Here’s a dirty little (not-so-)secret fact: I’m a mediocre cuber. Indeed, mediocrity is, in a sense, the raison d’être of this blog.
me·di·o·cre [mee-dee-oh-ker] of only ordinary or moderate quality; neither good nor bad; barely adequate
synonyms: undistinguished, commonplace, pedestrian, everyday; run-of-the-mill
antonyms: extraordinary, superior, uncommon, incomparable
More accurately, I’d say that I’m a pretty good cuber, but a very mediocre speedsolver. My technique is decent. I know all PLLs and can execute them efficiently. I understand intuitive F2L very well, and have learned a lot of tricks for more complicated cases. And I’ve got about 60% of the OLLs under my belt. But when it comes to putting them all together into full solves, I’m just not that great. My cross stinks. My look-ahead is non-existent. And, under the pressure of the clock, I tend to confuse F2L cases and forget OLL cases. That’s why I average just under 30 seconds.
And that’s why I very rarely record full solves and, even more rarely, averages. Well, after my surgery and with this damn cast still on my arm (¡au voir mañana!), I thought I could record an average of 5 (Ao5) with a built-in excuse. And so I did. Here’s the video with a 39 second Ao5 (and with BIG apologies for so much of it being out of frame!):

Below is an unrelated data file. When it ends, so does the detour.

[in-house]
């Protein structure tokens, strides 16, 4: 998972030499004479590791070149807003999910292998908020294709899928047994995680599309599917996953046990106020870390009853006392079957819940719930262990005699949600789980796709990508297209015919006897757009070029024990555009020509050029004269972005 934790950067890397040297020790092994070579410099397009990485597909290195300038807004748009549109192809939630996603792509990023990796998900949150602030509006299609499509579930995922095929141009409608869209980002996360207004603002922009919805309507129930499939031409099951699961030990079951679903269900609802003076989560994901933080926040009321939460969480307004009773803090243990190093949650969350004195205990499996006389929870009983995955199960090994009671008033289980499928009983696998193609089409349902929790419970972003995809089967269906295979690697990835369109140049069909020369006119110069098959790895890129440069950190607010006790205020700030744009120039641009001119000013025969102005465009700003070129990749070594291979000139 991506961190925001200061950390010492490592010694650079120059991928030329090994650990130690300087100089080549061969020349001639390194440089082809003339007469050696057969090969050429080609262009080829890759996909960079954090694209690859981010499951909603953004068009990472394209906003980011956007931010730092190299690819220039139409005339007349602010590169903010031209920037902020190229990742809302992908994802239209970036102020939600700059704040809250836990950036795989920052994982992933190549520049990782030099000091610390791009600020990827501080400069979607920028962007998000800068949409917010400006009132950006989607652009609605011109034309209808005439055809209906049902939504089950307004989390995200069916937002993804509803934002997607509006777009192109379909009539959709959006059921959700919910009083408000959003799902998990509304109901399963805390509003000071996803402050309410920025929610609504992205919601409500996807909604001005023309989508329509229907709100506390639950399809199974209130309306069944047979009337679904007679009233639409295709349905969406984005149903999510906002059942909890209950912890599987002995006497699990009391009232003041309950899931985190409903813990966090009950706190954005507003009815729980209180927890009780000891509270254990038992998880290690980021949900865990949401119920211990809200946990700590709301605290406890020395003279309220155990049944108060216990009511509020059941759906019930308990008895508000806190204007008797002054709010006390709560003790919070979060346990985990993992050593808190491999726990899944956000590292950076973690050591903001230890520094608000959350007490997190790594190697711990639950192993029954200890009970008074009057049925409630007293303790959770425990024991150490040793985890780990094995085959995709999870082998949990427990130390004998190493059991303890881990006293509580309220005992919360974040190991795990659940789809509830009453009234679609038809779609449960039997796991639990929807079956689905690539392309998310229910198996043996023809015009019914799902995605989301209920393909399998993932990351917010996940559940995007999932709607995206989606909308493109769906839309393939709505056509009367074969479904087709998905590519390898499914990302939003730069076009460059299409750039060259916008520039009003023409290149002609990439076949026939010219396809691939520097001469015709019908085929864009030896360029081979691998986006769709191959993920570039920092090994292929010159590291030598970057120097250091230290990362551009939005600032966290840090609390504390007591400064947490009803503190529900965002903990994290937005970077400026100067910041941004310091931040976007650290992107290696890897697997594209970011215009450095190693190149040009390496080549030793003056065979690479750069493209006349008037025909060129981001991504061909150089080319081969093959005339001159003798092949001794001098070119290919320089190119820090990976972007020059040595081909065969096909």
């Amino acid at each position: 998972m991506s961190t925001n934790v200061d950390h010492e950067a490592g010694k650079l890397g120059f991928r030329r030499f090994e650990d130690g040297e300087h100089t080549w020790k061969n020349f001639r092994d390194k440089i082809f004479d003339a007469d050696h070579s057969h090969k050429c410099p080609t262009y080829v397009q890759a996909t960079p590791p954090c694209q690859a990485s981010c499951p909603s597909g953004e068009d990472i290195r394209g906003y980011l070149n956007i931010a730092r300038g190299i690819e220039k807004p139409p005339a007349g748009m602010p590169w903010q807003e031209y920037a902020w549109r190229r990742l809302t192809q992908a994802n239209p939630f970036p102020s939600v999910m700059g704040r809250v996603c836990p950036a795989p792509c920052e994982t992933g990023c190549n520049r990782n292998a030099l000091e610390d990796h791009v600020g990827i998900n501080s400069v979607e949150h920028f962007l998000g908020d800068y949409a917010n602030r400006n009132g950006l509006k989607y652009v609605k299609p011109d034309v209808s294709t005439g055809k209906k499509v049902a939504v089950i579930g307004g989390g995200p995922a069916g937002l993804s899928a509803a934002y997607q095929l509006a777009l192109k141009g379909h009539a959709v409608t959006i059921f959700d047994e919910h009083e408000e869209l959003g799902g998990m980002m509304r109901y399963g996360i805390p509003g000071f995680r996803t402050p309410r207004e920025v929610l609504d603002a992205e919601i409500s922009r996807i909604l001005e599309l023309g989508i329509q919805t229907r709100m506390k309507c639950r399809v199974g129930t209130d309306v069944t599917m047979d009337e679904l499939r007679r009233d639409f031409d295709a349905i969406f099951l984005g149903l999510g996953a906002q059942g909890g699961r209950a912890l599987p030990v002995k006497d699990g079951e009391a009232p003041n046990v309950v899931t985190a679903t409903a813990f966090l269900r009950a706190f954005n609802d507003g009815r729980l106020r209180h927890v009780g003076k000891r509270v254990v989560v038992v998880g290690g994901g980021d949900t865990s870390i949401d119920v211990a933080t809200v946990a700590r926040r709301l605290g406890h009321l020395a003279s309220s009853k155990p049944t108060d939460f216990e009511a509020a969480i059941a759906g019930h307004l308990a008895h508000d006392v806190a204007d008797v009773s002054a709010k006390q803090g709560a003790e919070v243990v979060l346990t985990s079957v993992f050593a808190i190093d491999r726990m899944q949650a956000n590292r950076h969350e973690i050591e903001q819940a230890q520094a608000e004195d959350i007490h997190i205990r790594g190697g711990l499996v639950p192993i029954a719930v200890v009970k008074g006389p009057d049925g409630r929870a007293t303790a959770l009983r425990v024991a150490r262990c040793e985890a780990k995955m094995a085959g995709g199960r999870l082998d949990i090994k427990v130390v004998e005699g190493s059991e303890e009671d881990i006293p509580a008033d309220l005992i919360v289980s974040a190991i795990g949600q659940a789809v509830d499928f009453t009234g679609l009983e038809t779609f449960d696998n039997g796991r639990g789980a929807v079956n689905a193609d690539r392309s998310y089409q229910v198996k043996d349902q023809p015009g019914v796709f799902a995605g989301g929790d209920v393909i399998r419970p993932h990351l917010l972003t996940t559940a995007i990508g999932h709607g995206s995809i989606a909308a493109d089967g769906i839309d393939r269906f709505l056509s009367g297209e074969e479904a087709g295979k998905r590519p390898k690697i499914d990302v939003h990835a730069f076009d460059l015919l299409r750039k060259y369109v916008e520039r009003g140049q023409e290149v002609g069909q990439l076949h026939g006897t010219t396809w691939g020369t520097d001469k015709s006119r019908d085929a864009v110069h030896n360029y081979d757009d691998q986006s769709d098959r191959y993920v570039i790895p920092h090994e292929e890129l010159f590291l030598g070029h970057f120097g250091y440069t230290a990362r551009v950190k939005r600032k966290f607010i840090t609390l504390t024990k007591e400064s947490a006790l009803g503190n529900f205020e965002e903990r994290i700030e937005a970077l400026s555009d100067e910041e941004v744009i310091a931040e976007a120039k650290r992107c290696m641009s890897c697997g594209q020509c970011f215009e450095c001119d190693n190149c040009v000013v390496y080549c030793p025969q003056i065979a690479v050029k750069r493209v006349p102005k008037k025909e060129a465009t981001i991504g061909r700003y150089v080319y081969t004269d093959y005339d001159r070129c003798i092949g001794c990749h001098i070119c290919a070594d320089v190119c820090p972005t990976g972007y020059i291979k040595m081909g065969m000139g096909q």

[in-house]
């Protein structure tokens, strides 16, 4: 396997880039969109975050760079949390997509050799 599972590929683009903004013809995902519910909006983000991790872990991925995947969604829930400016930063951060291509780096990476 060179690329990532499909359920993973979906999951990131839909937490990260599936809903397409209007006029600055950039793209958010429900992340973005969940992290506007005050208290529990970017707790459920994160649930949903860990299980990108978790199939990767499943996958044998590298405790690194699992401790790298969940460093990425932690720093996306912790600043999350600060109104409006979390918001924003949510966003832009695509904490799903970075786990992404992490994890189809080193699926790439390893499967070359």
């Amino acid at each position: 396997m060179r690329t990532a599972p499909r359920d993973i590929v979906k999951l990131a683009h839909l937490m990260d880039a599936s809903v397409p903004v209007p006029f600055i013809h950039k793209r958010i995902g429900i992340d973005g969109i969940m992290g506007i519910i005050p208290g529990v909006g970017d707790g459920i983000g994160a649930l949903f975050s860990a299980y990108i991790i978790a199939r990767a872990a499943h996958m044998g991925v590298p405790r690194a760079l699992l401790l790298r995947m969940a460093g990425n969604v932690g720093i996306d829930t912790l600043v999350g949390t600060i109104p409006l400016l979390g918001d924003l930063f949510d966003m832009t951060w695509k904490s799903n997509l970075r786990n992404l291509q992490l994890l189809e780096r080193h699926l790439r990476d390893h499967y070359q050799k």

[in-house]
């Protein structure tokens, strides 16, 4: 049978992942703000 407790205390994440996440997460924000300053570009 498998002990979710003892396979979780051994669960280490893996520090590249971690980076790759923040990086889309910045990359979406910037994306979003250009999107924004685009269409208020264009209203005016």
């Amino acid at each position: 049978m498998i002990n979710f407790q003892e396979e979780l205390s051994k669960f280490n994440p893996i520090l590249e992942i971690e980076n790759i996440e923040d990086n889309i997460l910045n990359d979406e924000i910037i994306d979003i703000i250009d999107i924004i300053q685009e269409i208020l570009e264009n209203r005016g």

It’s been 14 months since I wrote about more advanced cross techniques, which is only slightly less long than I’ve been at this cubing thing altogether. At the time, I was thrilled just to move on from the beginner’s method of forming a daisy on top. Memorizing the cube’s color scheme seemed like an accomplishment.
A year-plus later, I’m stuck at around 35 seconds. I’ve learned all 21 PLLs, have gotten pretty fast at two-look OLL (with a handful of OLLs one-lookable), and am competent with F2L (fast, but with lots of hunting still). But my crosses are still really clunky. Time to start focusing on the cross.
To set a benchmark, I did 5 Ao12s of just crosses. I spread out the sessions to make sure they were pretty accurate representations. Although there are a few stray bests, the 60-cross average was 6.75: Continue reading →
For the most part, I still currently use the Beginner’s Method (as taught by RobH0629‘s very accessible and excellent tutorials) to solve a 3×3 cube. Although I’m amazed that I’ve gotten down to 1:09 using that method, I realize that I’ll need more advanced techniques to cut my times. For example, on even my fastest solves, the cross takes me an average of 15 seconds; with new techniques, I should be able to halve that.
When I say cross, I mean forming a cross/plus-sign in the bottom face (usually white) by placing the white/red, white/blue, white/orange, white/green edges with their white halves facing down and colored halves lined up with each side face’s center cube. Like so: